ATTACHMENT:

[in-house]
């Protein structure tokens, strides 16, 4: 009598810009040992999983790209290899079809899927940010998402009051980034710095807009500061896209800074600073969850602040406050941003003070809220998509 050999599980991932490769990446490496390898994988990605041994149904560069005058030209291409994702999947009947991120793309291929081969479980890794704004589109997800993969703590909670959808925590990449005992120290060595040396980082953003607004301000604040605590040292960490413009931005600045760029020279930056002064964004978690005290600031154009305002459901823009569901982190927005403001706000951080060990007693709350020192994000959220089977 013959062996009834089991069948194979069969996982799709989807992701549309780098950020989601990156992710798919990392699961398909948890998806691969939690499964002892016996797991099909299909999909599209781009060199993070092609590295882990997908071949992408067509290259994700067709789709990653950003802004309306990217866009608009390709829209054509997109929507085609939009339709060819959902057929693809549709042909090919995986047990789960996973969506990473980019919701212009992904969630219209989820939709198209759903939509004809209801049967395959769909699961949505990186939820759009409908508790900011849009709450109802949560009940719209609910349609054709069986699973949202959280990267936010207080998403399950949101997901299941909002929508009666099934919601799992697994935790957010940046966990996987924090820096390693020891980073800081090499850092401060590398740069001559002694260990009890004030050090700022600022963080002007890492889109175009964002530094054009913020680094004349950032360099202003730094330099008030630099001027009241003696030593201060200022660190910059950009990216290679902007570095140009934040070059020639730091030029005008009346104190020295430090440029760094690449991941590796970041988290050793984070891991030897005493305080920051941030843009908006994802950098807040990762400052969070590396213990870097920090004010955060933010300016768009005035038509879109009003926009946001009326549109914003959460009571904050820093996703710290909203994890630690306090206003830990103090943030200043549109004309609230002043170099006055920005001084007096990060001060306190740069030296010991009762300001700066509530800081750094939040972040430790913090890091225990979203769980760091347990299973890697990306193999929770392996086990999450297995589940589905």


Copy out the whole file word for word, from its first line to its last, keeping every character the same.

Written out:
[in-house]
């Protein structure tokens, strides 16, 4: 009598810009040992999983790209290899079809899927940010998402009051980034710095807009500061896209800074600073969850602040406050941003003070809220998509 050999599980991932490769990446490496390898994988990605041994149904560069005058030209291409994702999947009947991120793309291929081969479980890794704004589109997800993969703590909670959808925590990449005992120290060595040396980082953003607004301000604040605590040292960490413009931005600045760029020279930056002064964004978690005290600031154009305002459901823009569901982190927005403001706000951080060990007693709350020192994000959220089977 013959062996009834089991069948194979069969996982799709989807992701549309780098950020989601990156992710798919990392699961398909948890998806691969939690499964002892016996797991099909299909999909599209781009060199993070092609590295882990997908071949992408067509290259994700067709789709990653950003802004309306990217866009608009390709829209054509997109929507085609939009339709060819959902057929693809549709042909090919995986047990789960996973969506990473980019919701212009992904969630219209989820939709198209759903939509004809209801049967395959769909699961949505990186939820759009409908508790900011849009709450109802949560009940719209609910349609054709069986699973949202959280990267936010207080998403399950949101997901299941909002929508009666099934919601799992697994935790957010940046966990996987924090820096390693020891980073800081090499850092401060590398740069001559002694260990009890004030050090700022600022963080002007890492889109175009964002530094054009913020680094004349950032360099202003730094330099008030630099001027009241003696030593201060200022660190910059950009990216290679902007570095140009934040070059020639730091030029005008009346104190020295430090440029760094690449991941590796970041988290050793984070891991030897005493305080920051941030843009908006994802950098807040990762400052969070590396213990870097920090004010955060933010300016768009005035038509879109009003926009946001009326549109914003959460009571904050820093996703710290909203994890630690306090206003830990103090943030200043549109004309609230002043170099006055920005001084007096990060001060306190740069030296010991009762300001700066509530800081750094939040972040430790913090890091225990979203769980760091347990299973890697990306193999929770392996086990999450297995589940589905």